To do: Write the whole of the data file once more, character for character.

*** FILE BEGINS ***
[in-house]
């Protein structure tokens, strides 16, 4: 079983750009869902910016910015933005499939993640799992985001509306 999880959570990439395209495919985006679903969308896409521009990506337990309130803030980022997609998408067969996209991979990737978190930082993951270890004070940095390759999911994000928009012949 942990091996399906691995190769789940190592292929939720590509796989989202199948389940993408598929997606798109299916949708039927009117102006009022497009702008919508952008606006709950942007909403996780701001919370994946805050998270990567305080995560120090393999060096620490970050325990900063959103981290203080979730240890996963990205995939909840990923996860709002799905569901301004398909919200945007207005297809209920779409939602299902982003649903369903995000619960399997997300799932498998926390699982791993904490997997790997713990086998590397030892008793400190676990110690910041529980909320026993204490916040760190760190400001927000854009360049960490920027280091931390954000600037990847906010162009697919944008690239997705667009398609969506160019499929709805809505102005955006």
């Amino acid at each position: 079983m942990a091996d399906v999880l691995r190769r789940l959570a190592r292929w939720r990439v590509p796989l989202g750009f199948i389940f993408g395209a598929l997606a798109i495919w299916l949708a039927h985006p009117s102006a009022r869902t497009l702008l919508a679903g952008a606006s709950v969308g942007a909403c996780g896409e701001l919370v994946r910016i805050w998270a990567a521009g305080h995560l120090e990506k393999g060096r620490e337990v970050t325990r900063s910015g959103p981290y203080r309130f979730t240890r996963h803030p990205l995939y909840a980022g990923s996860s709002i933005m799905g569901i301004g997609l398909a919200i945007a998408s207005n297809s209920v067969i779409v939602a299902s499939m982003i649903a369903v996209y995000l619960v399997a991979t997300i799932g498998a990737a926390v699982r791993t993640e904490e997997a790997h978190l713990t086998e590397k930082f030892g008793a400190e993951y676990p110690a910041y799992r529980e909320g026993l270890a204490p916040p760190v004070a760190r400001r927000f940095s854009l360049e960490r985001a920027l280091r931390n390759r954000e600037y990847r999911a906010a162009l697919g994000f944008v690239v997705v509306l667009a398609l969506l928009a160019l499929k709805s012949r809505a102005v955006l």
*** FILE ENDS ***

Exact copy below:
[in-house]
């Protein structure tokens, strides 16, 4: 079983750009869902910016910015933005499939993640799992985001509306 999880959570990439395209495919985006679903969308896409521009990506337990309130803030980022997609998408067969996209991979990737978190930082993951270890004070940095390759999911994000928009012949 942990091996399906691995190769789940190592292929939720590509796989989202199948389940993408598929997606798109299916949708039927009117102006009022497009702008919508952008606006709950942007909403996780701001919370994946805050998270990567305080995560120090393999060096620490970050325990900063959103981290203080979730240890996963990205995939909840990923996860709002799905569901301004398909919200945007207005297809209920779409939602299902982003649903369903995000619960399997997300799932498998926390699982791993904490997997790997713990086998590397030892008793400190676990110690910041529980909320026993204490916040760190760190400001927000854009360049960490920027280091931390954000600037990847906010162009697919944008690239997705667009398609969506160019499929709805809505102005955006």
């Amino acid at each position: 079983m942990a091996d399906v999880l691995r190769r789940l959570a190592r292929w939720r990439v590509p796989l989202g750009f199948i389940f993408g395209a598929l997606a798109i495919w299916l949708a039927h985006p009117s102006a009022r869902t497009l702008l919508a679903g952008a606006s709950v969308g942007a909403c996780g896409e701001l919370v994946r910016i805050w998270a990567a521009g305080h995560l120090e990506k393999g060096r620490e337990v970050t325990r900063s910015g959103p981290y203080r309130f979730t240890r996963h803030p990205l995939y909840a980022g990923s996860s709002i933005m799905g569901i301004g997609l398909a919200i945007a998408s207005n297809s209920v067969i779409v939602a299902s499939m982003i649903a369903v996209y995000l619960v399997a991979t997300i799932g498998a990737a926390v699982r791993t993640e904490e997997a790997h978190l713990t086998e590397k930082f030892g008793a400190e993951y676990p110690a910041y799992r529980e909320g026993l270890a204490p916040p760190v004070a760190r400001r927000f940095s854009l360049e960490r985001a920027l280091r931390n390759r954000e600037y990847r999911a906010a162009l697919g994000f944008v690239v997705v509306l667009a398609l969506l928009a160019l499929k709805s012949r809505a102005v955006l």